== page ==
CALL FOR PAPERS from A N G E L A K I

    Best New Journal
    Council of Editors of Learned Journals (CELJ) 1996 Awards

    "Buzzing with critical energy," CELJ judges

    >>> NEW CULTURAL THEORY & TECHNO-POLITICS <<<
    (Angelaki 4.2)

    Edited collection for publication winter 1998/99

    What *is* technology? What are its political dimensions? What is the significance of techno-politics and the so-called "new" cultural theories being advanced in response to the emergence of the "virtual," or, "cyber-society"? What are the implications of new information and communications technologies like Virtual Reality and the Internet for contemporary political theory and practice? What consequences are there for the state, social relations, authority, the acquisition of power and civil society? Do the newly developing cultural theories of technology and politics really provide a secure foundation for the construction of new ethical values or do they merely recycle old ones?...

    This edition of Angelaki will focus on the growing interest in techno-politics and the new cultural theories and practices being developed by researchers and activists in political science, philosophy, literature and cultural studies. It will incorporate discussions of the relationship between new information and communications technologies, virtual, or, cyber-politics and contemporary cultural theory. The editor invites contributions which address the technological nature, political importance and cultural development of: cybernetic capitalism, Virtual Reality, the Internet, virtual class warfare, cloning, posthumanism, cyborgs, cyberfeminism, speed, cyberspace, Temporary Autonomous Zones (TAZs), cyberwar, cybernetic art, literature, cinema and popular culture.

    The issue aims to present a *critical* exploration of techno-politics and also to position it within the broader context of cultural theoretical approaches derived from: Autonomous Marxism, Poststructuralism, Anarchism, Situationism and Postmodernism. It is hoped that such a publication will make a core contribution to these and related perspectives on technology, politics and cultural theory. Not the least of the difficulties confronting such a project is the fact that the technology at issue itself destabilises the approaches and disciplines that have tried to work on and through it. _New Cultural Theory & Techno-Politics_ will not take any academic or political categories for granted and will open itself up to any critical engagement.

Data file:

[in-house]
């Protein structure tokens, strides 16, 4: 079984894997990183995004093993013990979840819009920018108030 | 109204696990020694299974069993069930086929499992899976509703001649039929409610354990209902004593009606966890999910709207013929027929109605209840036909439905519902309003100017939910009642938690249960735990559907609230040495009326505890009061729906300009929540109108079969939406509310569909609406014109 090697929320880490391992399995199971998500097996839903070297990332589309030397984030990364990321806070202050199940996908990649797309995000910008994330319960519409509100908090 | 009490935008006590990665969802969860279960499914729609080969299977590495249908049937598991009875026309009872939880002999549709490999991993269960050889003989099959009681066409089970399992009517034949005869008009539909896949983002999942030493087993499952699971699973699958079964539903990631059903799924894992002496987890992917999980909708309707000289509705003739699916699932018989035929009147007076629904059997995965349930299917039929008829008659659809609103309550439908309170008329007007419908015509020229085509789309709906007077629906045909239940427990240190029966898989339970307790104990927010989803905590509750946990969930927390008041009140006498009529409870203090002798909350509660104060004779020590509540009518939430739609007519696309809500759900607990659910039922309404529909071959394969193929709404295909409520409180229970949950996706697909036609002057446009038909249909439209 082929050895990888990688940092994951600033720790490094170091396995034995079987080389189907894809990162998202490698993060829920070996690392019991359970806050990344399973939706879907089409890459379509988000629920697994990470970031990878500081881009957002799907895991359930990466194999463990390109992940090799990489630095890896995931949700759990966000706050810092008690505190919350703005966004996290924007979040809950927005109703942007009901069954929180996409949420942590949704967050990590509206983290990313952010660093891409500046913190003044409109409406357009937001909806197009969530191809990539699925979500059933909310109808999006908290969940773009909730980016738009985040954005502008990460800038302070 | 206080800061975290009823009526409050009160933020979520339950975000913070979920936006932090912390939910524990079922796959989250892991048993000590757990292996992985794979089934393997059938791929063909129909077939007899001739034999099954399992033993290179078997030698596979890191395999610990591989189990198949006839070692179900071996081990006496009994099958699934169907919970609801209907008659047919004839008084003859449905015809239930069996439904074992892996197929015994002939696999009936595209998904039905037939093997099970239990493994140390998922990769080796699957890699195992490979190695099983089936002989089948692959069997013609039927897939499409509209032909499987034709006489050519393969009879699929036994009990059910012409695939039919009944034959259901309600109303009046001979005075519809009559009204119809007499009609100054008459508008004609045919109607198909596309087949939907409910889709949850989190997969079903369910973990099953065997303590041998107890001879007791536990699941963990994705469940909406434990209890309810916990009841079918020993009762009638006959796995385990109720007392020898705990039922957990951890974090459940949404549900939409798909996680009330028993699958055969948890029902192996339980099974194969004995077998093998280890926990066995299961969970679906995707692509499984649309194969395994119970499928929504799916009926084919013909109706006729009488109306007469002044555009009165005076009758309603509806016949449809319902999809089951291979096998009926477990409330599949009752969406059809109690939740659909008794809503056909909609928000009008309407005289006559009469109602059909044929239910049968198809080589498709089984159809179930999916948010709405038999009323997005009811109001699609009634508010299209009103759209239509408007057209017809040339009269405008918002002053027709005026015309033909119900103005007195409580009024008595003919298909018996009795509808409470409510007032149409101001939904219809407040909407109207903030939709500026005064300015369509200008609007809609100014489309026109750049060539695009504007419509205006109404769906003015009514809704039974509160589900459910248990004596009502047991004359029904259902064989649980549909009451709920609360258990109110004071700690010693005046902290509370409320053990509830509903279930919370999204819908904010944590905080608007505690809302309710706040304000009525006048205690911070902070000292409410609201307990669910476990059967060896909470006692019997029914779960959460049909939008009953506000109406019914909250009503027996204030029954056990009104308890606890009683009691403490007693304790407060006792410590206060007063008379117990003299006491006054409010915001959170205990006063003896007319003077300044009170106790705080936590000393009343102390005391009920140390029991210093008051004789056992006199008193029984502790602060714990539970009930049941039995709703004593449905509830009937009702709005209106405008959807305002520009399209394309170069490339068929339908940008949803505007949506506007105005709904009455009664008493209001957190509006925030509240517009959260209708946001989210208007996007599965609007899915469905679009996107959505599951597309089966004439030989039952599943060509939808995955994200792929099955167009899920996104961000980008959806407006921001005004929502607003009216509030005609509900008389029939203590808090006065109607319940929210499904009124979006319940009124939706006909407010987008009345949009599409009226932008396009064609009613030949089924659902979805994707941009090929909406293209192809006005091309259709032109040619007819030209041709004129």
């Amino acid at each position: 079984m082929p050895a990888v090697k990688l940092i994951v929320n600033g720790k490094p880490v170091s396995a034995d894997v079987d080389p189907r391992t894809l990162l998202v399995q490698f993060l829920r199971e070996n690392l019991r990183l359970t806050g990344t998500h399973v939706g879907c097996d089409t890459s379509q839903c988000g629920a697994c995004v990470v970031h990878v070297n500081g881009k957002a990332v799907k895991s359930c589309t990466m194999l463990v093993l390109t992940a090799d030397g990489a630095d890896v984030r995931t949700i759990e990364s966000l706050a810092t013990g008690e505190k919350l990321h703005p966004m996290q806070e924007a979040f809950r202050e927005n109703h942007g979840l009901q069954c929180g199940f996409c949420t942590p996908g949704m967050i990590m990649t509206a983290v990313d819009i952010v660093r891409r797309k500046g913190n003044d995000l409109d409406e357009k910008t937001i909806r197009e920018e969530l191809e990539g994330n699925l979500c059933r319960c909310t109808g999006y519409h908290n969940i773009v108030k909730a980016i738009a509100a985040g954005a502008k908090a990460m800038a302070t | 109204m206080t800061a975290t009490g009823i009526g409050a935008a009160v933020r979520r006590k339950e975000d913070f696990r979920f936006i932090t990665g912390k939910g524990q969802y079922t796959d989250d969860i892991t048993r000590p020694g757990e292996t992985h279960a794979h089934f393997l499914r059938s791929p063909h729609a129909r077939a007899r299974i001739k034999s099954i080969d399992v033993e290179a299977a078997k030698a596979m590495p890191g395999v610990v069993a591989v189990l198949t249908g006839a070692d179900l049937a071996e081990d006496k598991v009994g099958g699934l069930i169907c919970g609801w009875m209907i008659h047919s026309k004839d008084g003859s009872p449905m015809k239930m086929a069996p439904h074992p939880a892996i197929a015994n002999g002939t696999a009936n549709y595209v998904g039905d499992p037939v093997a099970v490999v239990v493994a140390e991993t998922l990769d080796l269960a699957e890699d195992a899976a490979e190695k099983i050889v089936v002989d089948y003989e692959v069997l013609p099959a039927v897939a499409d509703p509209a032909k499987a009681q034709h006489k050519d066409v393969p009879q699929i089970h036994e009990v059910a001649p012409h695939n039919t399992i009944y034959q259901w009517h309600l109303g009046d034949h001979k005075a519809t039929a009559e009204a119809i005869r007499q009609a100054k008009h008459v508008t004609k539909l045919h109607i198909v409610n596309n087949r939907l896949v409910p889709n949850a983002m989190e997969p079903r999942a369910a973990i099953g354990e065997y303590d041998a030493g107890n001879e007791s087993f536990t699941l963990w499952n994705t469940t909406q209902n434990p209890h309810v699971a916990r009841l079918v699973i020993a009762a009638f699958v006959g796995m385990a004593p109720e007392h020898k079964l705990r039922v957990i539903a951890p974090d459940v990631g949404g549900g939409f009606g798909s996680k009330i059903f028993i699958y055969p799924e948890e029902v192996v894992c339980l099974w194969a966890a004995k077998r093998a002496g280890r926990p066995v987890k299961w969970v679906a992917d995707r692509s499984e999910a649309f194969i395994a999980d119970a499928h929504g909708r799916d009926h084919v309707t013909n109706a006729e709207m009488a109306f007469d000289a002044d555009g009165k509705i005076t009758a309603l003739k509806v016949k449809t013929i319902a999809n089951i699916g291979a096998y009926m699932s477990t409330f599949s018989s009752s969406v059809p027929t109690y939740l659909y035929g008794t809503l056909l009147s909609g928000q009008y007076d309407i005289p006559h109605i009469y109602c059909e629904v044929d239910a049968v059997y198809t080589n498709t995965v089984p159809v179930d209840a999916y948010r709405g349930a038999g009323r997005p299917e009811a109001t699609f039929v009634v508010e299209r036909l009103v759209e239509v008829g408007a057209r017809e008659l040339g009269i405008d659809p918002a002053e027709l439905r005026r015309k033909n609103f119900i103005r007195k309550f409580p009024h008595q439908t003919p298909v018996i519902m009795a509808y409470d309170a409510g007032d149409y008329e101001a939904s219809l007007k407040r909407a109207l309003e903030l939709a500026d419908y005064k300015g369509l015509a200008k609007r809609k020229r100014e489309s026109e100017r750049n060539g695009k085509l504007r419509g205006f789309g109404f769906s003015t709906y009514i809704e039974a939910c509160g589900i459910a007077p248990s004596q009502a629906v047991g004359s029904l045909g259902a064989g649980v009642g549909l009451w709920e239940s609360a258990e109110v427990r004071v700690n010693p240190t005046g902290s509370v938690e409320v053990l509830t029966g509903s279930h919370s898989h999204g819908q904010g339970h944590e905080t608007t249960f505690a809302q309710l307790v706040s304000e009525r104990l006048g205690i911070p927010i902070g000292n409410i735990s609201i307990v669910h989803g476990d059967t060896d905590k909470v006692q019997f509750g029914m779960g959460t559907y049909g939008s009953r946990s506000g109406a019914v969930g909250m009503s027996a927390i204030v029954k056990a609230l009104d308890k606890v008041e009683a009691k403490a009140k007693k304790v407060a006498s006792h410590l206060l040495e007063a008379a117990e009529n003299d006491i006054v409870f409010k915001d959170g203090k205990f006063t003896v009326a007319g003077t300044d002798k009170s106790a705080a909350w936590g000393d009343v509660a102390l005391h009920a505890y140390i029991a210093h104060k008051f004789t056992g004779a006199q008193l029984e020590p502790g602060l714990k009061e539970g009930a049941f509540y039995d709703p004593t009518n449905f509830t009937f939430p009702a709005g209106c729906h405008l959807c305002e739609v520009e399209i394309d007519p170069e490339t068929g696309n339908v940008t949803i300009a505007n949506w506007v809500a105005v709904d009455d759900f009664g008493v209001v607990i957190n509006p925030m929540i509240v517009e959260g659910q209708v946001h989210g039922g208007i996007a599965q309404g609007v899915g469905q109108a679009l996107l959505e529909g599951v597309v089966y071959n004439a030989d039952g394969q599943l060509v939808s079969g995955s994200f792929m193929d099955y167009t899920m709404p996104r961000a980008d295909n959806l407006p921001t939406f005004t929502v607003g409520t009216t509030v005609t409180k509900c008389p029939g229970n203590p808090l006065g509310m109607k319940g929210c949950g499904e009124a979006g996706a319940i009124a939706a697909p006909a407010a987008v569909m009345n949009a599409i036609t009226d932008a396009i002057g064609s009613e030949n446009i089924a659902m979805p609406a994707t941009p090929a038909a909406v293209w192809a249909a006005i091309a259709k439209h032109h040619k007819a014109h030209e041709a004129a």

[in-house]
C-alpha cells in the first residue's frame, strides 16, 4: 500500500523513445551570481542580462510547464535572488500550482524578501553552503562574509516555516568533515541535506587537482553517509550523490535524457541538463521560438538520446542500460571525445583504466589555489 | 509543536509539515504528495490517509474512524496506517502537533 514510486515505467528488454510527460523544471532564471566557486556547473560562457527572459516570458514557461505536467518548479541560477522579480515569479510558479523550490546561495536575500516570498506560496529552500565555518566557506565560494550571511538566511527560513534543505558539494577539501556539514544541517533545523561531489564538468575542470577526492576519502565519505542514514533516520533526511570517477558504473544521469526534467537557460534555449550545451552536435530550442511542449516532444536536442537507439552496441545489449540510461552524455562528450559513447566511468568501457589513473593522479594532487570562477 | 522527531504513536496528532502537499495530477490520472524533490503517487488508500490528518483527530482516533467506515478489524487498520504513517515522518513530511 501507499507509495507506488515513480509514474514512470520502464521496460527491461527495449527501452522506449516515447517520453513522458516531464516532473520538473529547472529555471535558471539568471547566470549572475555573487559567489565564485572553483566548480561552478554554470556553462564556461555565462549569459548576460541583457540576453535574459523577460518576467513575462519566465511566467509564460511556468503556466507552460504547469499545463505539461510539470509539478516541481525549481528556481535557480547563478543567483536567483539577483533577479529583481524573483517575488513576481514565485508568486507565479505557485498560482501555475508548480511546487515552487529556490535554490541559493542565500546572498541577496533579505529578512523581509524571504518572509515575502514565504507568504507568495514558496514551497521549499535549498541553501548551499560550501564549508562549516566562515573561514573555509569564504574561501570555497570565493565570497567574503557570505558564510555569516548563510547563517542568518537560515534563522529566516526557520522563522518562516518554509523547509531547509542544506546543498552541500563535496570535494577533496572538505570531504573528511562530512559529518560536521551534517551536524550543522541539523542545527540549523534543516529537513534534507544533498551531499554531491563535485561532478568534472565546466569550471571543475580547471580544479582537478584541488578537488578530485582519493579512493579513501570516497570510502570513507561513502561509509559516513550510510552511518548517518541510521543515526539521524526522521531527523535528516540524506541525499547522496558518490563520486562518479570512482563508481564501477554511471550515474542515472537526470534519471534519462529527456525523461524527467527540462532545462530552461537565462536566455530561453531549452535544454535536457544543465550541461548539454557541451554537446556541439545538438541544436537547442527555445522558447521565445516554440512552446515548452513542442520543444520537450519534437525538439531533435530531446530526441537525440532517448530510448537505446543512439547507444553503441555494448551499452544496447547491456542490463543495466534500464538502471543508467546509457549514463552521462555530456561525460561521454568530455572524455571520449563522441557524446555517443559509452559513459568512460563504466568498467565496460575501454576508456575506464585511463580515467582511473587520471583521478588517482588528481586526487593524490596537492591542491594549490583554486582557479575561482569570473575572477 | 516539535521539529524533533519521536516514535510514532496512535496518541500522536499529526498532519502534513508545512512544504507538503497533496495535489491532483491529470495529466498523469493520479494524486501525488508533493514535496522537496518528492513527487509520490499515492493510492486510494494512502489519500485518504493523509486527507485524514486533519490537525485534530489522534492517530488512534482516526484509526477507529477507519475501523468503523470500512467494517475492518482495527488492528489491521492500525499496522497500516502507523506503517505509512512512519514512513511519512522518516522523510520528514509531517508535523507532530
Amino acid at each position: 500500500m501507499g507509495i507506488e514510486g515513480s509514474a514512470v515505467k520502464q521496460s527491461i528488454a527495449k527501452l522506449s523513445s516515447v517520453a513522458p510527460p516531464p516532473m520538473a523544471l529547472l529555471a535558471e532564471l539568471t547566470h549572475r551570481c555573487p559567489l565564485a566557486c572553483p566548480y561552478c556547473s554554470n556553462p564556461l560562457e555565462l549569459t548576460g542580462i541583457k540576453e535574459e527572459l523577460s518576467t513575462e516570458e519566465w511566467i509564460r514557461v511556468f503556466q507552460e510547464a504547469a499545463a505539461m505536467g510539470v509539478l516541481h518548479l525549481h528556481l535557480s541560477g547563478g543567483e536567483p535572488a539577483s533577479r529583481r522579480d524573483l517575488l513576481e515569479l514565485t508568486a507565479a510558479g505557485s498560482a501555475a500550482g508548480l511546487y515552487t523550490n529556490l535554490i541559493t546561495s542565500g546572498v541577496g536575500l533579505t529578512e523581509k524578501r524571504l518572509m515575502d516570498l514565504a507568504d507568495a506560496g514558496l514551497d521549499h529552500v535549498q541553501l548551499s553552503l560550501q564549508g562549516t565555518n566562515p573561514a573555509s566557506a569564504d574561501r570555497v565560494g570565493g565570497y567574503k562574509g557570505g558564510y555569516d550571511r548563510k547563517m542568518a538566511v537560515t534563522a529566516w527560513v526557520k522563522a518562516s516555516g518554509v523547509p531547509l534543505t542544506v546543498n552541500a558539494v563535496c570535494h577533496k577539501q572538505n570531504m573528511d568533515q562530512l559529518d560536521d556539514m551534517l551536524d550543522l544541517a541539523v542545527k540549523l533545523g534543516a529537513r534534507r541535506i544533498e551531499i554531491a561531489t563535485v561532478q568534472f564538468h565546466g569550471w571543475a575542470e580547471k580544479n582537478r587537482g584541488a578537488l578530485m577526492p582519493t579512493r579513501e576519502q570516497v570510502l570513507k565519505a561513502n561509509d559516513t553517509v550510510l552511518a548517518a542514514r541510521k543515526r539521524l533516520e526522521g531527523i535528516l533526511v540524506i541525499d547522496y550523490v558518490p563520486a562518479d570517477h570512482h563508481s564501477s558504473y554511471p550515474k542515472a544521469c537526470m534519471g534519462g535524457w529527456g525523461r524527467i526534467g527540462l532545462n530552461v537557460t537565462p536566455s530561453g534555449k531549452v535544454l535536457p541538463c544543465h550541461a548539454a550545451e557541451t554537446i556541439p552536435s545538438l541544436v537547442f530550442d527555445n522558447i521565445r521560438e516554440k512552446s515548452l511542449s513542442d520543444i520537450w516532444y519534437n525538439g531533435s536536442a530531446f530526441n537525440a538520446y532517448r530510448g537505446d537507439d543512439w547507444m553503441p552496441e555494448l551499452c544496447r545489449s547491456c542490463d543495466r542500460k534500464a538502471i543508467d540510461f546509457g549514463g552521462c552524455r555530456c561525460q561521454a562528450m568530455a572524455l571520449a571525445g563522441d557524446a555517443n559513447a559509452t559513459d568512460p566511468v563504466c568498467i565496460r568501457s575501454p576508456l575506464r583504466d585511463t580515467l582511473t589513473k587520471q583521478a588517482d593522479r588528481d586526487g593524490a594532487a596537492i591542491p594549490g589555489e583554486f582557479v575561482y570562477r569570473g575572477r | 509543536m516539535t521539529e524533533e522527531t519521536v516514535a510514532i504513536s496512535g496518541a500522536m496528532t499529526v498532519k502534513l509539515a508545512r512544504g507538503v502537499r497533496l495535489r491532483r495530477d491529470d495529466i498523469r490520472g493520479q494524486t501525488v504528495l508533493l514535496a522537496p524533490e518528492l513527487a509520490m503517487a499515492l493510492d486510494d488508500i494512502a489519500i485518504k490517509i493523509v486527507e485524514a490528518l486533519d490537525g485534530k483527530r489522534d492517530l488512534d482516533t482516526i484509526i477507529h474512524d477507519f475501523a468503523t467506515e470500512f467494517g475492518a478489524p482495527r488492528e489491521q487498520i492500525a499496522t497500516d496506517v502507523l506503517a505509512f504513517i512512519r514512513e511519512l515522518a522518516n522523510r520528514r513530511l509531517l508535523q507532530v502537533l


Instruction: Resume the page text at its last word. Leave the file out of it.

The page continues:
This is the only journal issue (so far) to consider techno-politics and its importance for cultural theory. It is anticipated that it will provide a wide variety of essays, review articles and interviews for the benefit of cultural and political theorists, activists and others working in the humanities, social sciences and the arts.

    Essays, review articles, interviews, proposals and requests for further information should be addressed to the editor:

    John Armitage
    Division of Government and Politics
    University of Northumbria at Newcastle
    Newcastle upon Tyne, NE1 8ST
    United Kingdom

    E-mail: John.Armitage@unn.ac.uk
    Fax: +44 (0) 191 227 4654
    Tel: +44 (0) 191 227 3943

    Final material for publication: January 31, 1998
    Extent: 2--7,000 words
    Style: MLA

    E-mail: finished work/drafts may be e-mailed (John.Armitage@unn.ac.uk).
    Hard copy: send two copies, double-spaced.

    Please include a c. 50-word biographical note (degrees, affiliation/occupation, publications, etc.).

    Authors are encouraged to familiarise themselves with the journal.


    EIGHTEENTH-CENTURY WOMEN: STUDIES IN THEIR WORKS, LIVES, AND CULTURE

    Linda Veronika Troost, Editor

    EIGHTEENTH-CENTURY WOMEN: STUDIES IN THEIR WORKS, LIVES, AND CULTURE will publish notes, articles, and book reviews in the fields of literary, biographical, bibliographical, social, and cultural history. It will focus on women in Great Britain, Europe, the Americas, and the rest of the world during the "long" eighteenth century, extending roughly from the restoration of the English monarchy (1660) to the fall of Napoleon (1815).

    The journal aims to become a record of women's lives and accomplishments, not only as essayists, novelists, playwrights, poets, translators, pamphleteers, letter-writers, and journalists, but also as mothers, wives, daughters, queens, princesses, reformers, business owners, educators, socialites, ladies of the manor, ladies of the night, intellectuals, natural philosophers, travelers, theater managers, actresses, musicians, artists, artisans, consumers, arbiters of taste, and promoters of fads, fashions, and morals.

    In addition to notes and articles, each volume will print an annotated list of newly edited works by 18th-century women (anthologies, classroom texts, critical editions) as well as several in-depth reviews of recent scholarship.

    The annual is aimed at advanced undergraduates, graduate students, and professional scholars in literature and history as well as the lay person interested in the growing fields of women's studies and cultural studies in the late 17th, 18th, and early 19th centuries.

    Original scholarly work may be submitted for two categories: notes (1,000-2,000 words) and essays (5,000-13,000 words). Send one double-spaced copy in (preferably) MLA style to:

    Prof. Linda Veronika Troost
    Editor, EIGHTEENTH-CENTURY WOMEN
    Washington and Jefferson College
    Washington, PA 15301-4801

    Those who would like to review scholarly books for the journal should write or email the editor (ltroost@washjeff.edu), explaining their fields of expertise and areas of interest.

    Submissions for the next volume should arrive no later than 1 February 1998.
    Later submissions may be deferred until the following volume.


    theory@buffalo: an interdisciplinary journal

    "Passing: for... as... by... on..." is the special topic for the fourth volume of theory@buffalo: an interdisciplinary journal publishing graduate student work on innovative and traditional theoretical studies in literature, philosophy, art, film, and culture.